Former Auburn athletic director David Housel famously compared the Tigers' first opportunity to host Alabama for an on-campus football game to "the Children of Israel entering the Promised Land." On Wednesday, the Israelites will return to the wilderness -- or in this case, Birmingham, Alabama.
It has been 17 years since Auburn last played at Birmingham’s Legion Field, home of the annual showdown against Alabama for a half-century. Many Tigers figured that the 1998 Iron Bowl would be the last time Auburn would play in the former "Football Capital of the South."
The Tigers will make an unexpected return for Wednesday’s Birmingham Bowl, which has Auburn folks of a certain age looking back fondly on the days when the Tigers regularly played in the historic building.
"People think I’m crazy when they ask, 'What was the most memorable game that you played in?' and I always say that '98 Iron Bowl," said former Auburn offensive lineman Cole Cubelic, who started in the 1998 game and grew up in Homewood, Alabama, a suburb of Birmingham. "If somebody actually knows about Auburn or Alabama football, they immediately look at me and say, 'Well wait a second, you guys lost that game.' And I say, 'Yeah, we did.'
"But for me, growing up in Homewood and going to Alabama home games, going to Iron Bowls, going to high school playoff games, going to SEC championship games -- a lot of people forget that the SEC championship game started there -- to me, that stadium was exactly what it said on the upper deck: the Football Capital of the South. That’s what it was when I was growing up, when I fell in love with football and with college football."
That’s the association that so many Auburn fans over 30 have with the place.
The vast majority of Auburn fans remain ecstatic that then-athletic director and football coach Pat Dye won the bitter fight with Alabama to move the Iron Bowl to campus sites, culminating with the landmark win at Jordan-Hare Stadium in 1989 where Housel used his Old Testament analogy. It was, after all, a sign to many Tigers that they were finally on equal footing with their cross-state rival.
"I didn’t move the game to Auburn because of Birmingham. I moved the game to Auburn because it was the best thing for Auburn," Dye said Monday. "Birmingham, that’s not our home field. That was Alabama’s home field. They played a lot of their home games up there. We played one game a year."
In the years before Auburn expanded Jordan-Hare, however, the Tigers played many of their biggest games in Birmingham. They regularly hosted Tennessee and Georgia Tech there into the 1970s, and numerous key moments in Auburn football history took place on Legion Field’s AstroTurf.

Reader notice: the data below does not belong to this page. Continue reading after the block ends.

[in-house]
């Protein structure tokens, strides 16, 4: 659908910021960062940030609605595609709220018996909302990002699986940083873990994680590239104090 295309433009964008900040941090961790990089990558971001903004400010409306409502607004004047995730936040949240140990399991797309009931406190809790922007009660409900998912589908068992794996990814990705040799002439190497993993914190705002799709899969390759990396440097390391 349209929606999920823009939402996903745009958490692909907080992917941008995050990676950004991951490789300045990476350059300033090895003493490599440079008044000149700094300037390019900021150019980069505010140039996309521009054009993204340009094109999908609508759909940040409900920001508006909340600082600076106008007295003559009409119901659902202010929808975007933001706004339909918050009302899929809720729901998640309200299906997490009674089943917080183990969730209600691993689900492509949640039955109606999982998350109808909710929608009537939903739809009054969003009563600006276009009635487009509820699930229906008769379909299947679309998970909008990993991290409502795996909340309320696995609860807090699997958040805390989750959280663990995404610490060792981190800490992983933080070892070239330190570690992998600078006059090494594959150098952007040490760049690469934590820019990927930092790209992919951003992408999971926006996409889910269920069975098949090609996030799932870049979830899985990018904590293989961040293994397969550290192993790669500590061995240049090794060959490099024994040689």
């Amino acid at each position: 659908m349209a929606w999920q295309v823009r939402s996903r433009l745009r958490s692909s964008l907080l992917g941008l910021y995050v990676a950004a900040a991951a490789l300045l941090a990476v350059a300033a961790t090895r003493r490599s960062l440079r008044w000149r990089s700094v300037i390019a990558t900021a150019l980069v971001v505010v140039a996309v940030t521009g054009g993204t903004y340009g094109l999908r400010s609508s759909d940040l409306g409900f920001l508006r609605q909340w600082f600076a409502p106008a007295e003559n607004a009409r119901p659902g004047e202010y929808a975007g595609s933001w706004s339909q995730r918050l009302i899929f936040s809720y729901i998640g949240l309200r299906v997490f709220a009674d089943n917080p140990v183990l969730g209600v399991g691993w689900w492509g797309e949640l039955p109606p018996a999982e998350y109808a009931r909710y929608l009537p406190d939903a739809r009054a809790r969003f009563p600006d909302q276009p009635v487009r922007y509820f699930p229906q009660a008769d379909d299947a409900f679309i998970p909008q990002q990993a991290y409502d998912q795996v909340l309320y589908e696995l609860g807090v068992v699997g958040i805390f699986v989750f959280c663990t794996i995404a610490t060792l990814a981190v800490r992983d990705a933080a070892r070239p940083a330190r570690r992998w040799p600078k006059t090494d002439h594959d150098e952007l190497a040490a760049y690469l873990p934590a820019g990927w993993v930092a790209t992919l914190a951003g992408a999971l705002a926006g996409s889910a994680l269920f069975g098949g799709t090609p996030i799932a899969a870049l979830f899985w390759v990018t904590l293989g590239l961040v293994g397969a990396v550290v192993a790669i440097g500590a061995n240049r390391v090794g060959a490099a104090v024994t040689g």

It’s the home of "Bo Over the Top," when Bo Jackson’s fourth-down touchdown dive in 1982 helped snap Alabama’s nine-game winning streak in the Iron Bowl. It’s where Coach Shug Jordan’s team won 40-0 in 1957, clinching Auburn’s first national championship. And it’s where Jordan’s 1972 "Amazins" pulled off one of the most remarkable comebacks in college football history, returning two blocked punts for touchdowns in the closing minutes to beat heavily favored Alabama 17-16.
The game has since become known as "Punt Bama Punt."
"The thing that I remember most about Legion Field itself was after that game, Coach Jordan had been hinting that we were one of his favorite teams. And in that dressing room, we started chanting and chanting and he just said, 'Well, I’ll go on and say it. Y’all are the best.'" recalled Roger Mitchell, who blocked an extra-point attempt and partially blocked Alabama’s first punt in the 1972 game. "He said, 'I’ll even put y’all up there ahead of the national championship team.' We hollered and we threw some of the coaches into the shower. It was a good time."
In fact, the disruption that Mitchell’s blocked kicks created within Alabama’s protection unit cleared the way for Bill Newton and David Langner to make two of the most famous plays in Auburn history. With the Tide’s punt protector inching Mitchell’s way to prevent another outside block, Newton was able to accelerate up the middle and block two straight Greg Gantt punts. Langner returned both for scores to cap Auburn’s rally from a 16-0 deficit.
Several members of that 1972 team will be in attendance for Wednesday’s game in the Birmingham Bowl against Memphis. More than just watching their alma mater in a bowl game, this will be like a family reunion with a formerly estranged relative.
"I think we have a lot of good memories there. I know most of my bunch that’s still left upright will be there, and I look forward to seeing them," Mitchell chuckled. "It was always the big games there."
Wednesday’s game will be even more of a blast from the past for those who grew up around Birmingham, where Legion Field was once a major part of the college football landscape.
Of course the Tigers would prefer to play in a high-profile bowl instead of barely qualifying for the postseason with a disappointing 6-6 record. With that reality in mind, there is a certain feel to this bowl game -- that some Auburn fans are making lemonade out of the lemons they’ve been dealt.
"I think it’s almost a best-case scenario," Cubelic said. "I know it’s not where a lot of Auburn fans want to be, but I think the fact that the Auburn Tigers are playing in Legion Field should be considered by most as a pretty cool deal, especially considering the circumstances."